BLOG | OPINION: What happens if the trade war triggers a new China soybean strategy?

OPINION: What happens if the trade war triggers a new China soybean strategy?

28 de setembro 2018 |


Daniele Siqueira of Brazil-based consultancy AgRural explains why the trade war between China and the US may not only be a problem for US farmers

Soybeans are not only Brazil’s main export product, but also the flagship of its agribusiness sector – accounting for 23.5% of Brazilian GDP in 2017.

Increasing soybean production and exports has been Brazil’s plan A for years.

With just a week from Brazilian general elections, however, none of the candidates with a real chance to become the next president seems to have a plan B, or indeed do anything to secure the plan A.

And some kind of plan will be needed if China ever changes its soybean strategy.

In the soybean market, Brazilian farmers, at least so far, have been the greatest winners of the trade conflict between the US and China.

According to Brazil’s Foreign Trade Ministry, from January to August Brazil exported 50.9 million mt of soybeans to China, 6.6 million mt up from the same period a year ago and 14.6 million mt higher than from January to August 2016.

That means that China has bought 79% of all soybeans exported by Brazil so far in 2018, compared to 78% and 75% in the same period of 2017 and 2016, respectively.

Prices have also risen as a direct result of the trade war.

The average FOB price for Brazilian soybeans shipped to China since January 2018 is at $399/mt, compared to $377/mt in the same period of 2017 and $370/mt in the first eight months of 2016.

Considering the Brazilian currency has weakened 21% since the beginning of the year, prices are even more attractive to farmers when converted to reais.

In the meantime, prices in Chicago have reached their lowest level in 10 years.


All the numbers above mean that Brazil is getting even more dependent on soybean exports to China.

In 2017, Brazilian soybean exports totalled $25.7 billion and accounted for 12 percent of all Brazilian exports. From that total, China bought $20.3 billion worth of the oilseed.

The opposite is also true. China Customs data show that Brazil was the origin of 53 percent of all soybeans imported by China in 2017, compared to 44 percent in 2016. Now in 2018, the Brazilian share will be even larger, due to smaller US exports to China.

For many years, the Chinese government favoured the domestic expansion of other crops, especially corn. Soybeans, on the other hand, lost area and did not have almost any yield improvement.

Even with a 1.9-million ha increase (29%) in the last three years, China’s soybean area is still 10% smaller than it was in 2000, according to the USDA.

The average yield of 1.8 mt/ha is only half of what the US, Brazil and Argentina normally get. But, to meet demand that has increased by about 8% a year since 2000, China now imports seven times more soybeans than it did 18 years ago.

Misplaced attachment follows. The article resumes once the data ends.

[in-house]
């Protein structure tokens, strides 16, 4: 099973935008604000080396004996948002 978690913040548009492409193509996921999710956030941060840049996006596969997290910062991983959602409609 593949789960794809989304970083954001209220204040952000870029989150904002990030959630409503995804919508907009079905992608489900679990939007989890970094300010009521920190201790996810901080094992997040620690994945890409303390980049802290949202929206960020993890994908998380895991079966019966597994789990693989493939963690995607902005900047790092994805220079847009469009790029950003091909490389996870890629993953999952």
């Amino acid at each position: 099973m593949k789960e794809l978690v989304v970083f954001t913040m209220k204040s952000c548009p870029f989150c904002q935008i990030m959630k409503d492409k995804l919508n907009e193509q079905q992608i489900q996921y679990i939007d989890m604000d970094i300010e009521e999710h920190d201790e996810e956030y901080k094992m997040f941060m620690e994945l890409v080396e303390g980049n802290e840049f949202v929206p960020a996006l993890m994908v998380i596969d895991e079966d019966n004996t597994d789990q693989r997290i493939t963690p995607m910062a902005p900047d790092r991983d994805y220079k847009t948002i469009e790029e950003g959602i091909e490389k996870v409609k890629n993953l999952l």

And that was a good arrangement for all the parties involved.

With China always ready to buy more, the US, Brazil, and Argentina started growing soybeans like never before.

It is not by chance that Brazilian production tripled in the same period: it’s a direct consequence of China’s insatiable appetite and made possible by Brazilian farmers’ technical excellence and resilience.


The trade war, however, could have a profound impact that threatens farmers beyond those in the US Midwest.

Indeed, it might bring structural changes that go beyond the mere momentary switch from US to Brazilian soybean imports.

And that is my main concern right now, as a Brazilian soybean market analyst.

The Chinese government announced that China’s soybean imports in the 2018/19 marketing year, which starts on October 1, are likely to reach only 83.65 million mt, 10.25 million mt down from the forecast for 2017/18.

Moreover, China has given signals that the cut in soybean imports will be accompanied by a reduction in the soybean meal use, since a lower-protein feed is not seen as a bad alternative for local livestock and poultry production.

The reduction in the soybean meal use, along with a 29% increase in the Chinese soybean area in the last three crop seasons combined, already seems to be at least a start to a pivot away from relying on three countries for almost all its imported protein needs.

Even if the trade war ends in the near future and China resumes its soybean purchases from the US, maybe this entire situation will make China realise that a change in the soybean strategy outlined years ago could be an interesting thing to do.

What would China do?

Grow more and more soybeans at home?

Encourage alternative countries to grow and export soybeans to the Chinese market?

Keep replacing soybean meal with other sources of vegetable protein?

In any case, a radical, and so far very hypothetical, cut in China’s soybean imports in the coming years would be a disaster not only for Brazilian farmers, but for the entire economy of a country that has already been struggling to keep afloat.

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